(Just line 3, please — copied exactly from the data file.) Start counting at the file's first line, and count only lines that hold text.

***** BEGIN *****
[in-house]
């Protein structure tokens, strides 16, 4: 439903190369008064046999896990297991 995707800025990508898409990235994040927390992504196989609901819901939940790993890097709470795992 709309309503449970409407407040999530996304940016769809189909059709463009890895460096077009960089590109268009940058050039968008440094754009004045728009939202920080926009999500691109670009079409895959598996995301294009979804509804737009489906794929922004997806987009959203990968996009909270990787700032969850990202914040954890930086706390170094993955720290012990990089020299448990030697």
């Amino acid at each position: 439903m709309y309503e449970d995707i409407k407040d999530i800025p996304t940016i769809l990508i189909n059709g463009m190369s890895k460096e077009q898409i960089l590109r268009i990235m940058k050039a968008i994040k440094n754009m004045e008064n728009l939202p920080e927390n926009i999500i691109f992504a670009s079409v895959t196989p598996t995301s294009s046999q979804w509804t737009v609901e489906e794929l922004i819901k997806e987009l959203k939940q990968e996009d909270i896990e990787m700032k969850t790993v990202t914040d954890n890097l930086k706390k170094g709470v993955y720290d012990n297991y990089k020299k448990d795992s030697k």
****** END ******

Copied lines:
């Amino acid at each position: 439903m709309y309503e449970d995707i409407k407040d999530i800025p996304t940016i769809l990508i189909n059709g463009m190369s890895k460096e077009q898409i960089l590109r268009i990235m940058k050039a968008i994040k440094n754009m004045e008064n728009l939202p920080e927390n926009i999500i691109f992504a670009s079409v895959t196989p598996t995301s294009s046999q979804w509804t737009v609901e489906e794929l922004i819901k997806e987009l959203k939940q990968e996009d909270i896990e990787m700032k969850t790993v990202t914040d954890n890097l930086k706390k170094g709470v993955y720290d012990n297991y990089k020299k448990d795992s030697k």